“They worship Siva as supreme here in Pura Besakih,” said Mahamuni, “not Visnu.”
“I’m sure it wasn’t always like that,” I said. “Just look at this magnificent temple, the intricacy of the stone work. At some point Visnu must have been the principal deity here.”
Suddenly from around the back of the temple an elderly man appeared, dressed in white.
“The priest,” whispered Padma Locan.
He offered a bowl of fruit on the altar to Visnu and said some prayers. I waited patiently and when he was finished approached him.
With Mahamuni translating I spoke. “Sir,” I said, “we are devotees of Lord Visnu, or Krsna. We are pleased to see you making an offering to Him with such devotion.”
He humbly bowed his head but didn’t say anything.
“How long have you been a priest at this temple?” I said.
“Since I was a boy,” he replied. “My father was a priest here, and his father and his father . . .”
“How old are you?” I asked.
“Eighty-three,” he replied.
“You don’t look that old,” I said.
“A lady who lives in my village is 225 years old,” he said. “She was born in 1783.”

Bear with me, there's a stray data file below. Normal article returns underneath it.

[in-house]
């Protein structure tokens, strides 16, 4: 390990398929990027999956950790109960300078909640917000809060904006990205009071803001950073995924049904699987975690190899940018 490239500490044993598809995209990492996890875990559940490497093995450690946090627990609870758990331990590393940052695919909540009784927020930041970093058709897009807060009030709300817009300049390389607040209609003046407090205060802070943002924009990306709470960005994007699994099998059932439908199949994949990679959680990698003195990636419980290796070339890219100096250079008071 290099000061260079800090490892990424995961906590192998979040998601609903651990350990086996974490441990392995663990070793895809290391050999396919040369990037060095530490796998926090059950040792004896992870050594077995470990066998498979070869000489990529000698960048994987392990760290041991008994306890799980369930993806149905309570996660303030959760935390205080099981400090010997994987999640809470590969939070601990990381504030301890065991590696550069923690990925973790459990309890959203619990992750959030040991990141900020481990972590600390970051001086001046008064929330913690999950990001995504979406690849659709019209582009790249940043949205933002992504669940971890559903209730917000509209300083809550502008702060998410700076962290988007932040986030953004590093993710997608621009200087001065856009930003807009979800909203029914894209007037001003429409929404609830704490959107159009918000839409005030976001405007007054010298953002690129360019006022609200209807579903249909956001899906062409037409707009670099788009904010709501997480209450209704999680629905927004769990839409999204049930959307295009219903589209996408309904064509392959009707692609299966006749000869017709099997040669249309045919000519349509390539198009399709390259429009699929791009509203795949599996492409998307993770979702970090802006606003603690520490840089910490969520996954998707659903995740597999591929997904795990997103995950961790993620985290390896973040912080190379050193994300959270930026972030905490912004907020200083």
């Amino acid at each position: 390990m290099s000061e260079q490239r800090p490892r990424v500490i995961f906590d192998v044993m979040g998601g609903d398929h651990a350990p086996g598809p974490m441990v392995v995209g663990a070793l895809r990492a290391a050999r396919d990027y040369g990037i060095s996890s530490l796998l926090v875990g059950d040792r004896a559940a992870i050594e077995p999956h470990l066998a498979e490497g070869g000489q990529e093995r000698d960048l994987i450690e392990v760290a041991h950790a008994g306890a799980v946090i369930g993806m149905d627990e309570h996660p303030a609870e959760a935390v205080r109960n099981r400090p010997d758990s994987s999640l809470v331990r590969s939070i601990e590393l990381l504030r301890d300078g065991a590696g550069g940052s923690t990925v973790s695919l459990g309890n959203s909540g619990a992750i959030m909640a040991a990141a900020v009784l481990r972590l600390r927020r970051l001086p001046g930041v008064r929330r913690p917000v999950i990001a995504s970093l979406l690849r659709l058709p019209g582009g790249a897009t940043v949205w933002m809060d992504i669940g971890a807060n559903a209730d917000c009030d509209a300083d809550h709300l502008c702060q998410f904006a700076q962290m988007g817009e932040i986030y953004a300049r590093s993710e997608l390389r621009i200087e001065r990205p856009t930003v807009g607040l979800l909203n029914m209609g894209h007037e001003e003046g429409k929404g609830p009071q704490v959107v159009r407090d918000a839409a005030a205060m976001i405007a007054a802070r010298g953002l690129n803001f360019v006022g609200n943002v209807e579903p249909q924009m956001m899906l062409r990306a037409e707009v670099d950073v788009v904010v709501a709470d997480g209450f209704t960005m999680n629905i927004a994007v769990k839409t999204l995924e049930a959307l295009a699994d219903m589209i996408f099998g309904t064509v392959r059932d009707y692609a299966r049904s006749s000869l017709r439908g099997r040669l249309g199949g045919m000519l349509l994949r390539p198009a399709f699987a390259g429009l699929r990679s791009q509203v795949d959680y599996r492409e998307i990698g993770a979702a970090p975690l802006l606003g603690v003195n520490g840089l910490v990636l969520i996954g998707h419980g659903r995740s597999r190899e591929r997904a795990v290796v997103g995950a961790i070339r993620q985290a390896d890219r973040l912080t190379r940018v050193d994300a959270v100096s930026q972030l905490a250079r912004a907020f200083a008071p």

Padma Locan’s eyes opened wide in astonishment.
“In previous generations, many people here lived for well over 200 years,” the priest continued.
“How was it possible?” I asked.
He chuckled. “They worked hard in the fields,” he said. “They drank water from the streams, they ate mainly rice and vegetables, and they visited this temple every day.”
“Visited the temple every day,” I repeated, trying to understand how that was connected to longevity.
He smiled. “They were happy,” he said, “but none of us will live forever. What’s important is where you’ll go when you die.”
“Where do you hope to go when you die?” I asked, eager for the realization of one who had served the Lord his entire life.
He paused for a moment looking at the altar. “With Him, of course,” he said.
The priest fell silent, and just at that moment it started to rain.
“We have to go,” I said. “Your darsan was worth the entire trip here. We’re happy to have seen this ancient temple which stands as evidence that India’s spiritual culture once reached far beyond its present borders and, most important, is still producing men of your caliber, full of faith in God.”
Srila Prabhupada writes:
“In the modern age people are under the impression that during the Vedic period America and many other parts of the world had not been discovered. But that is not a fact. Prithu Maharaja ruled over the world many thousands of years before the so-called prehistoric age and it is clearly mentioned here that in those days not only were all the different parts of the world known, but they were ruled by one king. It is clear that the kings of India once ruled all the world and that their culture was Vedic.”
[Srimad-Bhagavatam 4.21.12, purport]